Decemr ye 12: Yester even died ye dear & reverend Mr Whiting. He hath laboured among vs this fortie yeare and vpwards, and was mch beloved both here and abroad. Hjs godlie temper was seen in ye sweet smile yt he alwaies wore. Hjs learning was great. In ye Hebrewe jt hath been said none on this side of ye water could come vp to him. He greatlie labored for ye children and for manie yeares would haue as manie as he could come to hjs house on everie Lord his day after ye publique worship was over and be catechized and instructed by him in Bible truths. And on week daies he also instructed ye children such as would in Latin and other learning of ye schooles. He was not fond of disputations and wordie wranglings about doctrine but laid down hjs poynts plainlie and then firmlie defended them by ye Scriptures, not taking ye time, as ye manner of some is, to tell how others look vpon ye same and then to tell how false was ye eye with wch they looked. He writ some things yt come out in print and all testified to their being sound in doctrine, liberal in sentiment and plain and practicall.

Mr Whiting was a good liver saying ye he did not find yt mortifying ye flesh meant pinching ye stomach. Hjs wife was a right comelie dame and belonged to a great familie, being Chief lustice Saint John his daughter [sister, actually]. She was a godlie woman and did mch to chear and help her husband. By her learning she was able to giue mch instruction to ye damsels of ye parish and they did all love her as she were a tender mother She died some above two yeares agone; and he did greatlie mourn for her.

Mr Whiting had a noble garden wherein were delicious fruits and manie good things for kitchen vse. He had a score of appill trees from wch he made delicious cider. And jt hath been said yt an Indjan once coming to hjs house, and Mistress Whiting giving him a drink of ye cider, he did set down ye pot and smaking hjs lipps say yt Adam and Eve were rightlie damned for eating ye appills in ye garden of Eden; they should haue made them into cider.

Mr Whiting was of a quiet temper and not mch giuen to extasies, but yet he would sometimes take a merrie part in pleasant companie. Once coming among a gay partie of young people he kist all ye maides and said yt he felt all ye better for jt And I think they too felt all ye better for jt, for they did hug their armes around hjs neck and kiss him back again right warmlie; they all soe loved him.

For ye few past yeares Mr Whiting hath been mch exercised by sickness. His paynes haue at times been soe greate yt he must needes cry out But he bore all wth godlie patience and had kind wordes for them yt were by him.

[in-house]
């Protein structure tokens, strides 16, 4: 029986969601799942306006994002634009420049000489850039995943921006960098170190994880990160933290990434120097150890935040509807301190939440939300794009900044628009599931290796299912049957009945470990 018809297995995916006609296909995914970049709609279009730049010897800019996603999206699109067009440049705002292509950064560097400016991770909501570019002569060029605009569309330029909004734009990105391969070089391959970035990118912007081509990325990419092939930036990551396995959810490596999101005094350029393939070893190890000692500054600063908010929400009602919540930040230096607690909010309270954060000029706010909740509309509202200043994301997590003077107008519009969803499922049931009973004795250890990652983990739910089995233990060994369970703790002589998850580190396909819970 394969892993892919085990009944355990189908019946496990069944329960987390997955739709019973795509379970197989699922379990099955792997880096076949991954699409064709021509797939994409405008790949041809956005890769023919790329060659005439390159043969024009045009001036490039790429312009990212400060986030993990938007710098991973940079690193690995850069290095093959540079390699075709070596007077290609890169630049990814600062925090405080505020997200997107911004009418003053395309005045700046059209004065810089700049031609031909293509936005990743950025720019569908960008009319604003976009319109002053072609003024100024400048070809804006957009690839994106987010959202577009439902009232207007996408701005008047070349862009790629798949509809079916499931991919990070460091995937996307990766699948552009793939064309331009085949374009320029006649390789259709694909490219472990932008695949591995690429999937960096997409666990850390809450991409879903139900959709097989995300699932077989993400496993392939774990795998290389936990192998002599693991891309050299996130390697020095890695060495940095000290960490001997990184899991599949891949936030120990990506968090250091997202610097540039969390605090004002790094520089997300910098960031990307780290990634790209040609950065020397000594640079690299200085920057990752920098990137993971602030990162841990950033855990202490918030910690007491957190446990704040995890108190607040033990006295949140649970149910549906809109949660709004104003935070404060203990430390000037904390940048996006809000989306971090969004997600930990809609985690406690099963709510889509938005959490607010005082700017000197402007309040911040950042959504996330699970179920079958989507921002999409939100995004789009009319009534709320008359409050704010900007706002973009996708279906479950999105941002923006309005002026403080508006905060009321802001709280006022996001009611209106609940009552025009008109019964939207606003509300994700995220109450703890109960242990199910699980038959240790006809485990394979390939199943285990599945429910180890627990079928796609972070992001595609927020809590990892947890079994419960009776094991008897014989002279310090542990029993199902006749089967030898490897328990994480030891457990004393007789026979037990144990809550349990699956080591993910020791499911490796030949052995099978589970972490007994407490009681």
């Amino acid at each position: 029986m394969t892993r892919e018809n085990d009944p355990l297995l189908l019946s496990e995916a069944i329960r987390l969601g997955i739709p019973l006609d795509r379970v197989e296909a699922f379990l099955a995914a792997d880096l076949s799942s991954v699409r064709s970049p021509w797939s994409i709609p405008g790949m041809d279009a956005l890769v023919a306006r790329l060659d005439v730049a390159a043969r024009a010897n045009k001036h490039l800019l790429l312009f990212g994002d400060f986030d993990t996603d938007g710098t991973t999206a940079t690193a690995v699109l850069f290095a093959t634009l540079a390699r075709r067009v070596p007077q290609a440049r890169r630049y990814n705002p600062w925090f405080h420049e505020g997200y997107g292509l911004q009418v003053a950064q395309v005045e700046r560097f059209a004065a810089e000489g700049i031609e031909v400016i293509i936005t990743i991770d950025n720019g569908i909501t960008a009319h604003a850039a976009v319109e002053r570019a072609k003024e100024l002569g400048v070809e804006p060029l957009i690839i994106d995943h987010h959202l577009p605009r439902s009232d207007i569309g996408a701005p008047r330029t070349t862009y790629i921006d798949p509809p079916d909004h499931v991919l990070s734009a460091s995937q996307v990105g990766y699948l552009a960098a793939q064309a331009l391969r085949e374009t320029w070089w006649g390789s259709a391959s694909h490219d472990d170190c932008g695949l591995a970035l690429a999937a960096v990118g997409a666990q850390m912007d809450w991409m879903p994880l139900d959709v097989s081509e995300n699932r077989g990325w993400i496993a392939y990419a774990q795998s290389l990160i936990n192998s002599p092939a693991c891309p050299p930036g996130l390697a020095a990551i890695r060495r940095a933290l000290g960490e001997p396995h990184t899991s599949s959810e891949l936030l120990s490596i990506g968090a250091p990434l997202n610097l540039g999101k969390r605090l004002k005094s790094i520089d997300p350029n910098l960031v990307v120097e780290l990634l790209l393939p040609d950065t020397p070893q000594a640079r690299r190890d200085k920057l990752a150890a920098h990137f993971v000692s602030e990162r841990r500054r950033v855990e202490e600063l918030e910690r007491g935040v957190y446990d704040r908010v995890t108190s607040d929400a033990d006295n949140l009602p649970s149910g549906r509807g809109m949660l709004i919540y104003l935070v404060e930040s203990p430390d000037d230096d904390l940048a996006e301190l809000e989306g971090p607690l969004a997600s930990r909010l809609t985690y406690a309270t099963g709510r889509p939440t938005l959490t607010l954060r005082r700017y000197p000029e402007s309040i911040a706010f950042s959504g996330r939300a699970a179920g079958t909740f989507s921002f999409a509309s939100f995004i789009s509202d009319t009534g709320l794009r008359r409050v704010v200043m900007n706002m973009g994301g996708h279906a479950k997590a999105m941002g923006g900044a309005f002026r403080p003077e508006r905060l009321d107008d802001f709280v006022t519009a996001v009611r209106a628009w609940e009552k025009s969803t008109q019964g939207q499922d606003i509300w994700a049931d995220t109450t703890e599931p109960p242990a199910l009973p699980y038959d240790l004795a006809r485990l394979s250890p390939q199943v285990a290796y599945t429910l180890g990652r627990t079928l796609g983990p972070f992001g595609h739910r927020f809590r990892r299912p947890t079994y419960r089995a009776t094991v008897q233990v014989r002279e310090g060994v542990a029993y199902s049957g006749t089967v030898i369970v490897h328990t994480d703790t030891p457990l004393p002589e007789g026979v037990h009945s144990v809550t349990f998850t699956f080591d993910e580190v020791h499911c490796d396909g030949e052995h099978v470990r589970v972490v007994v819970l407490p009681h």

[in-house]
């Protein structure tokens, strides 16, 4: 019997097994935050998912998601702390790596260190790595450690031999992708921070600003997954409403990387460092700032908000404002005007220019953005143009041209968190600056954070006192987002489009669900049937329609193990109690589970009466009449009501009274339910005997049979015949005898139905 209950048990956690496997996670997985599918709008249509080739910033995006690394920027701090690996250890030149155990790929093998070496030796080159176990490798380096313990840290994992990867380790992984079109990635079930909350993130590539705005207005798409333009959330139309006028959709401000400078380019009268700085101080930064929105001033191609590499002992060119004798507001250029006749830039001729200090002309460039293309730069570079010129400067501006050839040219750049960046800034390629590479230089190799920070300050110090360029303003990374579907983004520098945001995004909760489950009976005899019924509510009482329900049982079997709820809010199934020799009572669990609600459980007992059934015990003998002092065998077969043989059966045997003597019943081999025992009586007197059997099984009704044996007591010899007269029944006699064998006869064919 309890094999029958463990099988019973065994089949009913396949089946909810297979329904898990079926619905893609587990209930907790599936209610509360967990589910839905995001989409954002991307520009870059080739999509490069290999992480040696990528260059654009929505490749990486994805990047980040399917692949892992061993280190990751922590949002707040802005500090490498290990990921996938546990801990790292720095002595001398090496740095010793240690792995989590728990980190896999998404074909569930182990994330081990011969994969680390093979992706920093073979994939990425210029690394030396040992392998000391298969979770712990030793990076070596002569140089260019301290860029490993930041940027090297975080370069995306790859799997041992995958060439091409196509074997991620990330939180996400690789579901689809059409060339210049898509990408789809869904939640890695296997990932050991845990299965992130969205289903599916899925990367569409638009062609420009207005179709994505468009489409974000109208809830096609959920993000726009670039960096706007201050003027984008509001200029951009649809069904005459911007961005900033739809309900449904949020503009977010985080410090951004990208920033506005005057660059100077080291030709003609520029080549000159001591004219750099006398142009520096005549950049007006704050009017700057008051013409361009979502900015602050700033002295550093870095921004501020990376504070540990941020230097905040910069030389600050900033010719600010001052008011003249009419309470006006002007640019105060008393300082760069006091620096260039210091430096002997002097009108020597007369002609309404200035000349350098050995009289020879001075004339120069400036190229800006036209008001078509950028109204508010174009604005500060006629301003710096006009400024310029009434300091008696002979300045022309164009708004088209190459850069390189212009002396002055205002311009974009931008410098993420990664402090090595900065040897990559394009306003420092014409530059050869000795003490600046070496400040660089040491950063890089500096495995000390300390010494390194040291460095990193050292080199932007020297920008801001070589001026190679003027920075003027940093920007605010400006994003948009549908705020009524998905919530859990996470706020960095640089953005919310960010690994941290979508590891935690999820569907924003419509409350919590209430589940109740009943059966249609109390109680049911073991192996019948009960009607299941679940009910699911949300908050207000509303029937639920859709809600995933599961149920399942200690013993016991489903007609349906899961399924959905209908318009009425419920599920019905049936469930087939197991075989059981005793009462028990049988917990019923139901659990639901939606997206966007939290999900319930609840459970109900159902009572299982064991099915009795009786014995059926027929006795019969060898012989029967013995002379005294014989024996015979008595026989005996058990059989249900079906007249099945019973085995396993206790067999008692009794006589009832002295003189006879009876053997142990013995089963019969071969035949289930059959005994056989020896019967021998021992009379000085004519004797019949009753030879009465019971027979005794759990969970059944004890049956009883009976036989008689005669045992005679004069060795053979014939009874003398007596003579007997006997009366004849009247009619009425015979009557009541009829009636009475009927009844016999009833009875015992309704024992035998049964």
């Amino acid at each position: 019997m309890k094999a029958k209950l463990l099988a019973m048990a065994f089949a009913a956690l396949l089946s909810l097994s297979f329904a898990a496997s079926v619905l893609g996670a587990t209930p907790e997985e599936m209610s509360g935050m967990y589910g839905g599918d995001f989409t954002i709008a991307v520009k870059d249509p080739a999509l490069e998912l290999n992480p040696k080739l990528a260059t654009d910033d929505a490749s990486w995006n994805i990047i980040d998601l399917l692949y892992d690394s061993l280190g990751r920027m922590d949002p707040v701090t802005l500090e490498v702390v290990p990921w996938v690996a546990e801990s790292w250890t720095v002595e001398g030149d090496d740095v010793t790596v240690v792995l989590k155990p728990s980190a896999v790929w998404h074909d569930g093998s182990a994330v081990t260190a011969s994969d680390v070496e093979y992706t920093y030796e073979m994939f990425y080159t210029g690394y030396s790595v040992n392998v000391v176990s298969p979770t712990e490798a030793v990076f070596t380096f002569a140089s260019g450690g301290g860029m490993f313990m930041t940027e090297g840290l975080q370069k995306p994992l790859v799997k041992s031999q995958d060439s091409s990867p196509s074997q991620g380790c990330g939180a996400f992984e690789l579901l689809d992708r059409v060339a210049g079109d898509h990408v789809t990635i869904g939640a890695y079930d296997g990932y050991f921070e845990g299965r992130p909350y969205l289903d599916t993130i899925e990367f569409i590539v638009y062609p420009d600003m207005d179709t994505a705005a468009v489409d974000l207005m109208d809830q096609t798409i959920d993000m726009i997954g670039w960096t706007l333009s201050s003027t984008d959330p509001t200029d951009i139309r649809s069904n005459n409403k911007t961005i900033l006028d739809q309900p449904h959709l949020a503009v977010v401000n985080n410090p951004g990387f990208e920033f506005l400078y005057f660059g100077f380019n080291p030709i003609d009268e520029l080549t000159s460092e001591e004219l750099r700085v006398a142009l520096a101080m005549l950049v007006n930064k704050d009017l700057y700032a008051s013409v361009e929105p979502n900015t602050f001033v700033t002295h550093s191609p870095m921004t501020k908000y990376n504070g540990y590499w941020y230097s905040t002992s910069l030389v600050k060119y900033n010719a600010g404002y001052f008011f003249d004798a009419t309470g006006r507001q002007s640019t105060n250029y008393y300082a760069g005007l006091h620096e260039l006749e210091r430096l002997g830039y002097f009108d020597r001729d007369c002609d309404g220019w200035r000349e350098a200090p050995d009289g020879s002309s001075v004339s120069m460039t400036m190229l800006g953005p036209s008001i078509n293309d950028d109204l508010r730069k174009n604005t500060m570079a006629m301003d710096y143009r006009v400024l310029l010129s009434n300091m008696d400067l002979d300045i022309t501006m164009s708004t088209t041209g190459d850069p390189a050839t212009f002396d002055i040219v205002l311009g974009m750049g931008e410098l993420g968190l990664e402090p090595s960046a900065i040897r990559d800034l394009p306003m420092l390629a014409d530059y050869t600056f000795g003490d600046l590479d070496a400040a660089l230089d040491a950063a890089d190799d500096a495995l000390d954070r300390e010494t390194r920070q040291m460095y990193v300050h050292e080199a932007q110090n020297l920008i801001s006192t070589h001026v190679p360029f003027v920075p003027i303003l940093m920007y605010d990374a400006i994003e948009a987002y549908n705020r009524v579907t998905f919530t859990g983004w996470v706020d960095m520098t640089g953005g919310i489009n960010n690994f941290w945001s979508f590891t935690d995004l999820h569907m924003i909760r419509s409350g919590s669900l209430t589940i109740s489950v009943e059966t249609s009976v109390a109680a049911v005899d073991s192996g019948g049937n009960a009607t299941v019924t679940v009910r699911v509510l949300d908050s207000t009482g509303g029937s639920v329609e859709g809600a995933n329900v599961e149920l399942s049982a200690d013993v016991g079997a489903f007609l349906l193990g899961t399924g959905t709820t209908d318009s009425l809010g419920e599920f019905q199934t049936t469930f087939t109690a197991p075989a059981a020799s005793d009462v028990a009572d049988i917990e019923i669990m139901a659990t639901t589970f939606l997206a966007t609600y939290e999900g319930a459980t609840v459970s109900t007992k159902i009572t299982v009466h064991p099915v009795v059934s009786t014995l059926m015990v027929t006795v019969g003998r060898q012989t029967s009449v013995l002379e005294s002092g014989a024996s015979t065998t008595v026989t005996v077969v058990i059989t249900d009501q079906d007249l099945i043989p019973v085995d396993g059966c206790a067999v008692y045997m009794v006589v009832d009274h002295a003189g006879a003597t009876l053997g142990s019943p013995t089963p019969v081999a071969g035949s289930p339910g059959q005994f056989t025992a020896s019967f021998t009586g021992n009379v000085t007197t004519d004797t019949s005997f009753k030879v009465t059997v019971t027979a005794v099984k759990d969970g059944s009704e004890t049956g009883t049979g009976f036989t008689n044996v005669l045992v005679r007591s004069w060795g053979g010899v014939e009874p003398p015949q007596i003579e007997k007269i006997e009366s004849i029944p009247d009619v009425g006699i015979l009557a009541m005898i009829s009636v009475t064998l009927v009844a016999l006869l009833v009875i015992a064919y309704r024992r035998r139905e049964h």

He was a man of middle size, dark skin and straight fine hair. Hjs hands were white and soft, mch like some fine ladys. In preaching he did not mch exercise hjs bodie. But hjs clear voice and pleasant way were as potent to hold fast ye thoughts of old and young. He had great care in his dress while preaching, saying yt his hearers should not be made to haue their eyes vpon an unseemlie object, lest ye good instruction might be swallowed vp in disgust. And for a reason like vnto yt he would also have hjs discourses in milde and winning wordes. In generall ye sermon would be an hour and a half long and ye long praier another half houre wch wth ye reading ye scriptures and ye singing would make ye whole above two hours; ye hour glass upon ye pulpitt telling ye time. He did not love sleepers in meeting time and would sometimes stop short in ye exercises calling pleasantlie to some one to come and wake ye sleepers. And once of a warm summer afternoon he did take hjs hat from ye peg in ye beam and put it on, saying he would goe home and feed hjs fowles and come back again when may be their sleep would be ended, and they readie to hear ye remainder of his discourse. And at another time he did exclaim yt he wished for ye Church of England service, wch by making them rise and sit often, would keep them awake. And this wishing for ye Episcopal service one may be sure was competent to keep some eyes open for a month to come.

Ye towne was called Lin in compliment to Mr Whiting, who came here from Lin in old Norfolke. Before wee were called Saugust, wch wee did not mch like, some nicknameing vs Sawdust. Most thot ye name a good one tho some would have it yt it was too short But to such wee said then spell it Lynne. Ye change was made fortie yeare and more agone [1637] and none now find fault.

Mr Whiting his funerall js appointed to be on third day next. And ye whole towne is alreadie in an uproar wth preparations. Wee must entertain manie from abroad and greate store of meate and drink will be needful.

Elizabeth St. John

Samuel, Sr.’s wife, Elizabeth St. John, was born in 1605 in Cayshoe, Bedfordshire, England. Her brother became Chief Justice of England, and Rev. Peter Bulkley, the first minister of Concord, Mass., was her first cousin. Per the Memoir: “Remarkable for her beauty, her dignity and her commanding presence, Elizabeth St. John received in her youth an education which in those days was rare among women.”

Elizabeth turns out to be the apotheosis – or reductio ad adsurdum – of my genealogical quest. She – and consequently I! – was descended from King Henry I of France! Also from William the Lion King of Scotland! Also Kings Henry I, II and III of England! King John! King Edward I! William the Conqueror (in two distinct lines)! Even the Empress Matilda (whoever she was)! As Drake’s History of Boston breathlessly notes, “It is not a frequent occurrence that one person should unite the lineage of TEN of the sovereigns of Europe; and of so many other families of great historical celebrity.”

Rather than tracing each of these illustrious branches back to ancestors who actually lived in trees I will here bring to a close the story of the magnificent Whitings. One final thought: as between doing great and dangerous things and descending from people who did them I heartily recommend the latter.


Robert Whiting Mack,

Cambridge, Mass.

January 31, 2011